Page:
The human nose, while it might look relatively simple on the outside, is actually a very complex structure. It also serves multiple purposes and you just might find that some of them are rather surprising.
It is a Temperature Control
One of the main functions of your nose, obviously, is giving you a way to breathe! However, there is more to breathing than simply delivering air to your lungs.
If you are outside and it is very cold, when you breathe into your nose the air warms in the nasal cavity before it hits your lungs. This helps to protect your body against the damage that cold air can do. Your nose can also cool off air if it happens to be very hot.
It is a Humidifier
Your nose also serves a role in ensuring that the air that you breathe is humid enough to be healthy for your lungs. As everyone knows, the interior of your nose tends to be moist and some of that moisture is imparted to air as you inhale. This helps to ensure that the air you are inhaling is not overly dry.
It is a Filter
It is a good idea to trim the hair around the outside of your nose, simply for cosmetic reasons, but do not trim the hair on the inside too much. That hair performs a very important function.
If you have ever inhaled something and got it caught in your nose, the hair and mucus that line your nose would have caught it. The hair and the mucus form a very effective filter that keeps particulate matter out of your lungs.
They may not be the most attractive things in the world, but the hairs in your nose really do help keep you healthy.
It is a Sensory Organ
Everybody knows that dogs have a much better sense of smell than human beings. In fact, many animals have a better sense of smell than human beings.
Researchers have come up with one of the reasons that this is the case. Human beings have approximately 1000 olfactory receptor genes, which are responsible for giving you your sense of smell. Of those 1000 olfactory receptor genes, however, only about 347 of them are actually functional. The rest don’t work.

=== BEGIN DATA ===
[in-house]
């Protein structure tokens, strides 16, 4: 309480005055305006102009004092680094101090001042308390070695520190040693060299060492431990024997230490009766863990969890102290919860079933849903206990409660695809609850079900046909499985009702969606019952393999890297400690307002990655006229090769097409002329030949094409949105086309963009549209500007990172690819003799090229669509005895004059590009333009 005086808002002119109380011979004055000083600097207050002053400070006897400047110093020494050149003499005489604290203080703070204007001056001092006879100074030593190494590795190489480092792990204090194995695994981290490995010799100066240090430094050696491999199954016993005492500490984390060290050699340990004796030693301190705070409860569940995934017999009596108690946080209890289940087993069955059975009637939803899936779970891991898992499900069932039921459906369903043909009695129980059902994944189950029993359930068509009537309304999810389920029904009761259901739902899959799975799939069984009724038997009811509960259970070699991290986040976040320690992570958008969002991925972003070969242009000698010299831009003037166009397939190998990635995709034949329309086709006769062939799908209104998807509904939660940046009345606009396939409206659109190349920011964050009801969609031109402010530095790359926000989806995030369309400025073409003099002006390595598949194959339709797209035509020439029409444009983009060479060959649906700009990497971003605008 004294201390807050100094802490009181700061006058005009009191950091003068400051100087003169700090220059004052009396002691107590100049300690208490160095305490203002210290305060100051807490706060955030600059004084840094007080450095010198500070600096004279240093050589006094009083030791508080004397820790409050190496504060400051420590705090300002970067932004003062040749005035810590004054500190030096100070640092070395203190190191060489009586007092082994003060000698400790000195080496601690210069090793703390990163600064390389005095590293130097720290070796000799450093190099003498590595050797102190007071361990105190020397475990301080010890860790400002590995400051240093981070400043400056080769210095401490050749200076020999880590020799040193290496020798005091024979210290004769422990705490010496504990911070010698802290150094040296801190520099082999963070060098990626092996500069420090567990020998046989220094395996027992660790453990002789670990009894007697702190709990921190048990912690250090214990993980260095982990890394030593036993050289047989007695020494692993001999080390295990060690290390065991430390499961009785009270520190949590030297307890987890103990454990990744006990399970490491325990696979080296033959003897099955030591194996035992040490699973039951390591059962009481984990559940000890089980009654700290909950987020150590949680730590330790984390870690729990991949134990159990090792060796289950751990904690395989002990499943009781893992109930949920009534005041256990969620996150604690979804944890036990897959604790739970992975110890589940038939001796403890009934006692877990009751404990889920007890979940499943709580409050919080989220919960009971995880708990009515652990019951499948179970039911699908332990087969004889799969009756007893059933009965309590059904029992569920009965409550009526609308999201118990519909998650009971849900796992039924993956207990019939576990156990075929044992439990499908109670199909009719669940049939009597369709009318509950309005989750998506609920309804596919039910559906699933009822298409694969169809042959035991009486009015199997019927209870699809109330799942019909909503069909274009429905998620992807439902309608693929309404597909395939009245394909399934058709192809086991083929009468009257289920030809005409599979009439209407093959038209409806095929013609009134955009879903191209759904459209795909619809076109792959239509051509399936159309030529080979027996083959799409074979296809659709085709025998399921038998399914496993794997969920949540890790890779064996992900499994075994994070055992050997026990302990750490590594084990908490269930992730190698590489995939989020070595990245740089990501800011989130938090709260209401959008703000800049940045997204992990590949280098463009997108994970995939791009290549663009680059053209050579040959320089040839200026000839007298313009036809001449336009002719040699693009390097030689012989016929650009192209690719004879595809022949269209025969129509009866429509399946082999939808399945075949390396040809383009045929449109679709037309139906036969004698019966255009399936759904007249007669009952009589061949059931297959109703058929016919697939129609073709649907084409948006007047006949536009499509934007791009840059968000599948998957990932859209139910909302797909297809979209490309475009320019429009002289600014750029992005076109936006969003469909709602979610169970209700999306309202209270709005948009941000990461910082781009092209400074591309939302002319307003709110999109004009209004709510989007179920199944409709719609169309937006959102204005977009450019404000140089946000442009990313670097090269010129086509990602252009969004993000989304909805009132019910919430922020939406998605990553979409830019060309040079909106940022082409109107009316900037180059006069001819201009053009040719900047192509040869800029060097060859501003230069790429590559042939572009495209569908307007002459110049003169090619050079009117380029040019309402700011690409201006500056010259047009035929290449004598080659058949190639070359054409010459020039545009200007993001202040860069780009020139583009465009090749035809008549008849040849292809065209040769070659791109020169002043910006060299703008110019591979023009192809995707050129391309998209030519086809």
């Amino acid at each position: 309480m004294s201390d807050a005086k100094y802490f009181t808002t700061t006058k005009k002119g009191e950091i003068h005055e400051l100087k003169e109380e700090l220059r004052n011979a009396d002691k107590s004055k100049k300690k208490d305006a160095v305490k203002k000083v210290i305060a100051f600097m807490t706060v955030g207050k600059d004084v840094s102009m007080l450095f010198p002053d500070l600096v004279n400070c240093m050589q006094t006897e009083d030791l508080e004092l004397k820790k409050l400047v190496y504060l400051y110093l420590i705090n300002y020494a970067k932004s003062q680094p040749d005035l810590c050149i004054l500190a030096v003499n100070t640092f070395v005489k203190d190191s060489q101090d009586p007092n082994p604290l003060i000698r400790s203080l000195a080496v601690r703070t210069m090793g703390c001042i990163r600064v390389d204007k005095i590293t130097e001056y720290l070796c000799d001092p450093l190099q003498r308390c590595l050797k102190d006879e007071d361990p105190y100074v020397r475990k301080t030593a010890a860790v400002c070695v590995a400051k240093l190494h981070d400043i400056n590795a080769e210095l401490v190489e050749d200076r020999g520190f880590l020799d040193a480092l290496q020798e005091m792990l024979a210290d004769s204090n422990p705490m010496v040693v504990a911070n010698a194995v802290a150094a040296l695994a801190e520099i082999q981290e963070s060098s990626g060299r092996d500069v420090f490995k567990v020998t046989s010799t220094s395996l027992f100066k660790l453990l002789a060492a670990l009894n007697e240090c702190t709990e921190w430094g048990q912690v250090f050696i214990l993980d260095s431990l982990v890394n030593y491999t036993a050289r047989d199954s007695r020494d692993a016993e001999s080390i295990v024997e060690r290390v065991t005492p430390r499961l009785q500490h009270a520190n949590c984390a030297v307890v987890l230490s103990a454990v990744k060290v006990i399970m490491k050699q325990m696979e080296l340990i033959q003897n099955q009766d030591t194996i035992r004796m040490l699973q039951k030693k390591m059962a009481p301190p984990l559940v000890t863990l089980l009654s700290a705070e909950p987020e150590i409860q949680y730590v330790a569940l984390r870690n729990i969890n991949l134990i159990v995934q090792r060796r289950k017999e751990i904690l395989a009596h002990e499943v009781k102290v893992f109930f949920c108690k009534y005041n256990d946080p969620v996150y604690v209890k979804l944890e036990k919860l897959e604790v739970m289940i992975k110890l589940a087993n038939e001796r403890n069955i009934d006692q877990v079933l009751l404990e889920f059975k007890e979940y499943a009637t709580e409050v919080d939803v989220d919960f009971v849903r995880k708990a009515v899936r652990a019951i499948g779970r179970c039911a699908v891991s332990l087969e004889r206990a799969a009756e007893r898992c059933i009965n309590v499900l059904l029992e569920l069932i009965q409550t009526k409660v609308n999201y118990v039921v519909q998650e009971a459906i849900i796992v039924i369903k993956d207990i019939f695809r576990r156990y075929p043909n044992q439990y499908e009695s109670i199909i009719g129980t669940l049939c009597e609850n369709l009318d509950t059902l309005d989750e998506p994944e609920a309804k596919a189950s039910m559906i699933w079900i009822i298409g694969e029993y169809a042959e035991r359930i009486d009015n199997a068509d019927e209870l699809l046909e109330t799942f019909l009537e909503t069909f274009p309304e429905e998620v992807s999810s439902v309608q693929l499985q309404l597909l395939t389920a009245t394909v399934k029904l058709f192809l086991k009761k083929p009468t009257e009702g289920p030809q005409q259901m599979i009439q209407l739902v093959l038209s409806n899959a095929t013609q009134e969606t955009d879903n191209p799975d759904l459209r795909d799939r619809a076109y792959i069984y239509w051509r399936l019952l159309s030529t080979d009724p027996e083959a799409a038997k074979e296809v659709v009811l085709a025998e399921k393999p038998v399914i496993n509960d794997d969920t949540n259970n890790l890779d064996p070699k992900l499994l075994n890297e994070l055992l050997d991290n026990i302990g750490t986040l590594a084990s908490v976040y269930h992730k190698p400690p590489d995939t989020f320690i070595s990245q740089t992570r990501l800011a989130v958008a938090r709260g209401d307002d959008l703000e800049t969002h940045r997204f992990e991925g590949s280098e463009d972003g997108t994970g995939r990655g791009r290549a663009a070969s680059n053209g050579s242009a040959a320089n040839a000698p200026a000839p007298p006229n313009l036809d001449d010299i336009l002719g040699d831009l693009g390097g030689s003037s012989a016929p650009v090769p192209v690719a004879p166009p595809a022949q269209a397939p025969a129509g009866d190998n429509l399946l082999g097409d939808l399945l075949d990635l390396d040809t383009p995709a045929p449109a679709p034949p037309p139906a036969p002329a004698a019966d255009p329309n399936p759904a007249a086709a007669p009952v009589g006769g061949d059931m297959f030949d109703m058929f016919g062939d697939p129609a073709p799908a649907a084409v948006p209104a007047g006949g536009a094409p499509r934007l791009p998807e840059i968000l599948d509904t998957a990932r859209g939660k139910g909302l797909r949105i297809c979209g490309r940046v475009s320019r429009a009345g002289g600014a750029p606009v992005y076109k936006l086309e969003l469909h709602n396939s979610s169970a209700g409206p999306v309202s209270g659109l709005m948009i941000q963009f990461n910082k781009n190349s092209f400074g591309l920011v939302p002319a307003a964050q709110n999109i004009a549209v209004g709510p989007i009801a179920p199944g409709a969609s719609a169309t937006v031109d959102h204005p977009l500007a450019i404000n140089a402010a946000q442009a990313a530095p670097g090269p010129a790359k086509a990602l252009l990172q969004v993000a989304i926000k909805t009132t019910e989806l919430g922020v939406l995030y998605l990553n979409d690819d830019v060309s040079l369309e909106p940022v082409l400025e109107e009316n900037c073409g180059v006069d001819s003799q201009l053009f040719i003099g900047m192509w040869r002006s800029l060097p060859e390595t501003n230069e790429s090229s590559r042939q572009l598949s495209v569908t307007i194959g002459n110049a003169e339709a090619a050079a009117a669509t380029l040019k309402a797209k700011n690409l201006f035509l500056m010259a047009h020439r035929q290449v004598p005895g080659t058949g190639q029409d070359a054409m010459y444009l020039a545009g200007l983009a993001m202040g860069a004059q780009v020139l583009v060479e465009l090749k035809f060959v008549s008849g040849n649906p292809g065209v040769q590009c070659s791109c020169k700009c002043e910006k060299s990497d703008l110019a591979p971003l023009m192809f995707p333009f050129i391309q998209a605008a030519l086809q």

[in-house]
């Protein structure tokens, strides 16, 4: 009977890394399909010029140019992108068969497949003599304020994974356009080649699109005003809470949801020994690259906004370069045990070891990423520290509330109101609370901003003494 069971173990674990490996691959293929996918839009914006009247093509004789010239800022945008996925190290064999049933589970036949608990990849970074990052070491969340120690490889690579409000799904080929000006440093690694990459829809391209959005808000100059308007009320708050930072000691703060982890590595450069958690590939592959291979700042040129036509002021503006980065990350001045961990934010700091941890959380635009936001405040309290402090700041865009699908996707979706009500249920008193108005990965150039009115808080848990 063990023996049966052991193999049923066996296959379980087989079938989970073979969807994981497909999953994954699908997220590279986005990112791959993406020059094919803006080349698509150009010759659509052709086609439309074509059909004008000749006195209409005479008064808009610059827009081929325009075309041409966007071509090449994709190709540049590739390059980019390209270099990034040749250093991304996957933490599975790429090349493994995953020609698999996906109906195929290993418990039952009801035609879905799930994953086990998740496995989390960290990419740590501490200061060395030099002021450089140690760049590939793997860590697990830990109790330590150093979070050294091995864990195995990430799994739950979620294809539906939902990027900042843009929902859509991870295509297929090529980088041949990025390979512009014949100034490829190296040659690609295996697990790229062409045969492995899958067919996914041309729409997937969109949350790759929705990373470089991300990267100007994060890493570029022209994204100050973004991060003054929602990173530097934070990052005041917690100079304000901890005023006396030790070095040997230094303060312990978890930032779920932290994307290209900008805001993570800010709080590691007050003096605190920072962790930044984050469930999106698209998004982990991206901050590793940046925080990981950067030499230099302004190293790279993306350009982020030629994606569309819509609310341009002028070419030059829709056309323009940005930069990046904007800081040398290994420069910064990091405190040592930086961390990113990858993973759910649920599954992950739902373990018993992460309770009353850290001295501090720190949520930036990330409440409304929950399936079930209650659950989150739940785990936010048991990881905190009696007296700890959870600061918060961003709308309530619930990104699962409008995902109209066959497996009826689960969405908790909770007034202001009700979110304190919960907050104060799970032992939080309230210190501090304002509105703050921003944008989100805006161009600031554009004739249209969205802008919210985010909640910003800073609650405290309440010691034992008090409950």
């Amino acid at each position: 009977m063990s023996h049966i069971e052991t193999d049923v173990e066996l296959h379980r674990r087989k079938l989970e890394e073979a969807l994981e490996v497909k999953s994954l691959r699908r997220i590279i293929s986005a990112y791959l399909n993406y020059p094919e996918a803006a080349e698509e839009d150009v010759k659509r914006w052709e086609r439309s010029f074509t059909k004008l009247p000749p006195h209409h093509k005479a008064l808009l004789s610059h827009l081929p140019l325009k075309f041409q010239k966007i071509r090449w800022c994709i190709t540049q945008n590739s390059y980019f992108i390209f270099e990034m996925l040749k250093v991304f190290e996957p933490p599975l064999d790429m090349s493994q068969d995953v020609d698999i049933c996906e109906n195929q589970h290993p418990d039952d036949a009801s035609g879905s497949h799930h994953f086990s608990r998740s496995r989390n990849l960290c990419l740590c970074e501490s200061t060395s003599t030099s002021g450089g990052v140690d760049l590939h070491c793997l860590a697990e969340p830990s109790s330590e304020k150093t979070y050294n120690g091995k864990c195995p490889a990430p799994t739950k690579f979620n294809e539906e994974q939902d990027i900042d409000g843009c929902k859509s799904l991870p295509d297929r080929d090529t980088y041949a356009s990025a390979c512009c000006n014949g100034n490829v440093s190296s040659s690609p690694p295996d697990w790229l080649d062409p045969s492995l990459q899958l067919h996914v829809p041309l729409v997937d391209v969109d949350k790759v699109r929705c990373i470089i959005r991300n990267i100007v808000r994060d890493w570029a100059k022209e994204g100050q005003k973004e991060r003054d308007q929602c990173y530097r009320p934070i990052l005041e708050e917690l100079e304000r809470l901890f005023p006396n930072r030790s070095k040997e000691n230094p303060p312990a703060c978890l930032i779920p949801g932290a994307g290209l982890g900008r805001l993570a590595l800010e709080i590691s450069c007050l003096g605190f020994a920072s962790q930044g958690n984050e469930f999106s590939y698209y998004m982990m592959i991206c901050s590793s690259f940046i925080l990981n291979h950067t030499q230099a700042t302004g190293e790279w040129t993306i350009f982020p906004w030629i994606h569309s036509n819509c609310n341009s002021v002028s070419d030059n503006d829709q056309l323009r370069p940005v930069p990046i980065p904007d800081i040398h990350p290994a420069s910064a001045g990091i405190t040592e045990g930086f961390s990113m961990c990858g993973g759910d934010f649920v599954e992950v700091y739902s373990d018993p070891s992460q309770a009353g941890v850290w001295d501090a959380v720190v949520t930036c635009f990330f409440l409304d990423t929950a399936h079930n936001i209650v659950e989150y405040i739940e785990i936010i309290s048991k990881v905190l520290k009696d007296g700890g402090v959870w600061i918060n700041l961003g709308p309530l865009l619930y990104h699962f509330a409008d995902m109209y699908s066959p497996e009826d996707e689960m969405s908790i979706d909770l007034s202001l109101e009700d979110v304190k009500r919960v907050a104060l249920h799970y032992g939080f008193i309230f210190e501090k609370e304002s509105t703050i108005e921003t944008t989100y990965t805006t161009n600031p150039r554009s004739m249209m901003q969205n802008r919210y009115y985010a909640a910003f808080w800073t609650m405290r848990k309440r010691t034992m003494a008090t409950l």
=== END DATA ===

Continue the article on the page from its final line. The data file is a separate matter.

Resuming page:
We do have a good ability to sense the difference between long chain chemical compounds, such as those that are associated with flowers. However, we lack a developed ability to smell short chain chemical compounds, which dogs are very good at doing, and many other animals are, as well.
You will never have the same sense of smell as your faithful canine or feline friends, but human beings do have a good sense of smell, at least certain types of chemicals.
Little Differences in Structure Can Mean a Lot
On top of all of this, and with all of its very precise workings, your nose is actually very durable. The cartilage that makes up the structure of your nose is flexible enough to take a lot of damage and go right back into its proper shape. Sometimes, however, it does get broken and, for some people, they have an abnormality that they were born within the structure of their nose and abnormalities for either reason can make a big difference in how well your nose functions.
A deviated septum, for instance, where the dividing portion of the nose is out of alignment, can cause a lot of difficulty breathing. These conditions and others can be fixed by surgeons who perform rhinoplasty, which involves correcting the structure of the nose for either cosmetic or health reasons, oftentimes both.
If you have questions or concerns about rhinoplasty see your local doctor who will arrange for you to see a nose surgeon.
- Respiratory System Introduction – YouTube
- Nasal Anatomy – ARS Caregivers
- Nose Facts – Science for Kids
- The Primates: Overview – Palomar College